The Tibet Autonomous Region (TAR), also called Xizang Autonomous Region is a province-level autonomous region of the People's Republic of China (PRC).

Within the People's Republic of China, Tibet is identified with the Autonomous Region, which includes about half of ethno-cultural Tibet, including the traditional provinces of ?-Tsang and Kham (western half). Its borders coincide roughly with the actual zone of control of the government of Tibet before 1959. The Tibet Autonomous Region is the second-largest province-level division of China by area (spanning over 470,000 sq mi/1,200,000 km2) after Xinjiang.

Unlike other autonomous regions, the vast majority of inhabitants are of the local ethnicity. As a result, there is debate surrounding the extent of actual autonomy of the region. The Chinese government argues that Tibet has ample autonomy, as guaranteed under Articles 112-122 of the Constitution of the People's Republic of China as well as the Law on Regional Ethnic Autonomy of the People's Republic of China, while some human rights organizations accuse the Chinese government of persecuting and oppressing the local population.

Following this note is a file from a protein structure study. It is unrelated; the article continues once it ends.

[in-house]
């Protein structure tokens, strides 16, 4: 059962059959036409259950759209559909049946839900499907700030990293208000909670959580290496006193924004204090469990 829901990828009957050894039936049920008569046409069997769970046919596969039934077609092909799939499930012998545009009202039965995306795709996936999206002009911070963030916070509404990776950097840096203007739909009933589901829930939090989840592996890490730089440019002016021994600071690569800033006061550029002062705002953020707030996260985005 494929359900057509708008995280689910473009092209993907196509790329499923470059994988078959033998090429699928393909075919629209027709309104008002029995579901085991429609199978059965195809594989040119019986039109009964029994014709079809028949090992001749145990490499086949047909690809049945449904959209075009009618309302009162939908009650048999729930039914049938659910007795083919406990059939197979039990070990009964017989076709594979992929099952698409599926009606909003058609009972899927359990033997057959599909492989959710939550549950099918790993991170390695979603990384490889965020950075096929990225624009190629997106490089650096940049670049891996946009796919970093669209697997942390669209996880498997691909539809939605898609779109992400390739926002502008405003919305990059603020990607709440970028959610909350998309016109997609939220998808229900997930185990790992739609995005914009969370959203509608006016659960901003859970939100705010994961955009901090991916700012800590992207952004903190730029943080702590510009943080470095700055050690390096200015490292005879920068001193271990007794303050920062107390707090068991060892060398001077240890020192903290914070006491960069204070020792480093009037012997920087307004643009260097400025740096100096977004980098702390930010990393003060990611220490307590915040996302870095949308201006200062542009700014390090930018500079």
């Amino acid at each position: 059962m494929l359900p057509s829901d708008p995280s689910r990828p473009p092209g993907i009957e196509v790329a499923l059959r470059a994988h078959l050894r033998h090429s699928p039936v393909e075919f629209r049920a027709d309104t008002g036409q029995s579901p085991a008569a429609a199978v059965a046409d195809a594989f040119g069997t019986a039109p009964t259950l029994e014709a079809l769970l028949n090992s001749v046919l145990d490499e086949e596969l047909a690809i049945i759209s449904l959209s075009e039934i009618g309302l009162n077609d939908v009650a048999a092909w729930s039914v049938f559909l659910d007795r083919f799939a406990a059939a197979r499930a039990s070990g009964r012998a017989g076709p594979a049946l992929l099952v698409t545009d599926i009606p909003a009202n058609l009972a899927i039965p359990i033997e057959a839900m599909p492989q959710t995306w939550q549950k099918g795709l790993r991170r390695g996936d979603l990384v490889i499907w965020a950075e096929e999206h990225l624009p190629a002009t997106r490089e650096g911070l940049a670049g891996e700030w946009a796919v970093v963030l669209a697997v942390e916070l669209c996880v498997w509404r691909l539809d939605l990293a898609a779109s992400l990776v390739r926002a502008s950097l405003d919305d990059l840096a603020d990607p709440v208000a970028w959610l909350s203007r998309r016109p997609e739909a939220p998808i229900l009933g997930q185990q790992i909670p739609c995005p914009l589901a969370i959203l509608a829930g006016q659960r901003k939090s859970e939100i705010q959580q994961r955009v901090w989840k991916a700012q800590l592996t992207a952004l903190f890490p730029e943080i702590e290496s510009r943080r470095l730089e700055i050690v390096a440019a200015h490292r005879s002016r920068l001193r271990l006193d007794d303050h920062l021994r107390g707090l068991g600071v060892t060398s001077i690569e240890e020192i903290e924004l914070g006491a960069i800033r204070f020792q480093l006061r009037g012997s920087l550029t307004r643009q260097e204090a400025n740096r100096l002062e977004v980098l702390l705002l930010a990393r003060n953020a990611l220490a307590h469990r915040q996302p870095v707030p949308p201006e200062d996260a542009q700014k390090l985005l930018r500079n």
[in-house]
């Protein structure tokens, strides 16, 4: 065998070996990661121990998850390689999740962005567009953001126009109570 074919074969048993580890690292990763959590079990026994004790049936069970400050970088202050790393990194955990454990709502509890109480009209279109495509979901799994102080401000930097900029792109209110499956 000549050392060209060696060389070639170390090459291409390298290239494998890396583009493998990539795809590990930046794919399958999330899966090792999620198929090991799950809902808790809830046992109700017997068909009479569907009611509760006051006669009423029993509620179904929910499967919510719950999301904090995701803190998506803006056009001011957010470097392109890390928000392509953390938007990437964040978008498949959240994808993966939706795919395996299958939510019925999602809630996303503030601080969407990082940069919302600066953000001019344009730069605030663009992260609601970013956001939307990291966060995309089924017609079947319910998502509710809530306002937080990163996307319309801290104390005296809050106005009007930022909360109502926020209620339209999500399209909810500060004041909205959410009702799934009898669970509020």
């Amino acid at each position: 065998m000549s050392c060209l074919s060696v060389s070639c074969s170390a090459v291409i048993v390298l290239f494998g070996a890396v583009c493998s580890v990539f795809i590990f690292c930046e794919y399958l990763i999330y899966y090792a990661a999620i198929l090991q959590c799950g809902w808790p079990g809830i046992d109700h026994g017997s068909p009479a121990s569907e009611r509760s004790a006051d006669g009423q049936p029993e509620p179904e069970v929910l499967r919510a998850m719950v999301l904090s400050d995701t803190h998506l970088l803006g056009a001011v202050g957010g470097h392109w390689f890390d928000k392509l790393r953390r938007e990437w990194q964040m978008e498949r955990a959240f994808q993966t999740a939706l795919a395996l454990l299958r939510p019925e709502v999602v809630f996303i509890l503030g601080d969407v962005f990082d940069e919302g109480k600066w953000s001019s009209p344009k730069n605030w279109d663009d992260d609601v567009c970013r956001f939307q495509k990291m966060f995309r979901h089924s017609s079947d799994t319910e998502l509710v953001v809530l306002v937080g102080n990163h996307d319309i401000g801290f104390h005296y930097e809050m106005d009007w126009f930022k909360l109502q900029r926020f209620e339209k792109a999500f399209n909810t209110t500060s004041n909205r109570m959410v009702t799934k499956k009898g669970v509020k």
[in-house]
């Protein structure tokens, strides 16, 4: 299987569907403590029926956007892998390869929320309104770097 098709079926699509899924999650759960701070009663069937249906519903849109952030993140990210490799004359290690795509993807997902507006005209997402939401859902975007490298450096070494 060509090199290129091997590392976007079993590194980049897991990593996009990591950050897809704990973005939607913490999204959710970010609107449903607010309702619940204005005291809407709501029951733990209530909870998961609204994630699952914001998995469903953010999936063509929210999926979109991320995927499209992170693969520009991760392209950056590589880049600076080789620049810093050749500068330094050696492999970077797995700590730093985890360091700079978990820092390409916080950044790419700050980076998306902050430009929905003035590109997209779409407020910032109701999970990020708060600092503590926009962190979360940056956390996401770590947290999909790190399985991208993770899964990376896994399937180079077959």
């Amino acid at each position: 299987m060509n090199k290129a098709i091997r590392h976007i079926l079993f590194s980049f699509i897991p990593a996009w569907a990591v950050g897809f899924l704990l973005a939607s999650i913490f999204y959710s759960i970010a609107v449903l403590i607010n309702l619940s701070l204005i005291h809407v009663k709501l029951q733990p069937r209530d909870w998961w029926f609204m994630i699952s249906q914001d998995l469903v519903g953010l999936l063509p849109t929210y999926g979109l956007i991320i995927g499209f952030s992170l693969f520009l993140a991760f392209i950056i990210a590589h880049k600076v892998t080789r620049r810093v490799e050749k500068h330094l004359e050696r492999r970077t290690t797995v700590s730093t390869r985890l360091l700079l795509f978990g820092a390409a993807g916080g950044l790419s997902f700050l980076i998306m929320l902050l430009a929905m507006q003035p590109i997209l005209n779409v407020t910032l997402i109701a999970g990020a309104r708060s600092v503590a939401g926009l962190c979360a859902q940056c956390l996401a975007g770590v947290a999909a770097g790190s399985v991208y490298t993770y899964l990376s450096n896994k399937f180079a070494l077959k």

The Central Tibetan Administration, commonly referred to as the Tibetan Government in Exile and headed by the Dalai Lama considers the administration of Tibet by the Chinese government as an illegitimate military occupation and holds that Tibet is a distinct sovereign nation with a long history of independence, though the Dalai Lama currently does not seek full independence for Tibet, but would accept Tibet as a genuine autonomous region within the People's Republic of China.

The Tibet Autonomous Region is located on the Tibetan Plateau, the highest region on Earth. In northern Tibet elevations reach an average of over 4,572 metres (15,000 ft). Mount Everest is located on Tibet's border with Nepal.


Tourists were first permitted to visit the Tibet Autonomous Region in the 1980s. While the main attraction is the Potala Palace in Lhasa, there are many other popular tourist destinations including Jokhang Temple, Namtso Lake, and Tashilhunpo Monastery. Some areas remain restricted to tourists.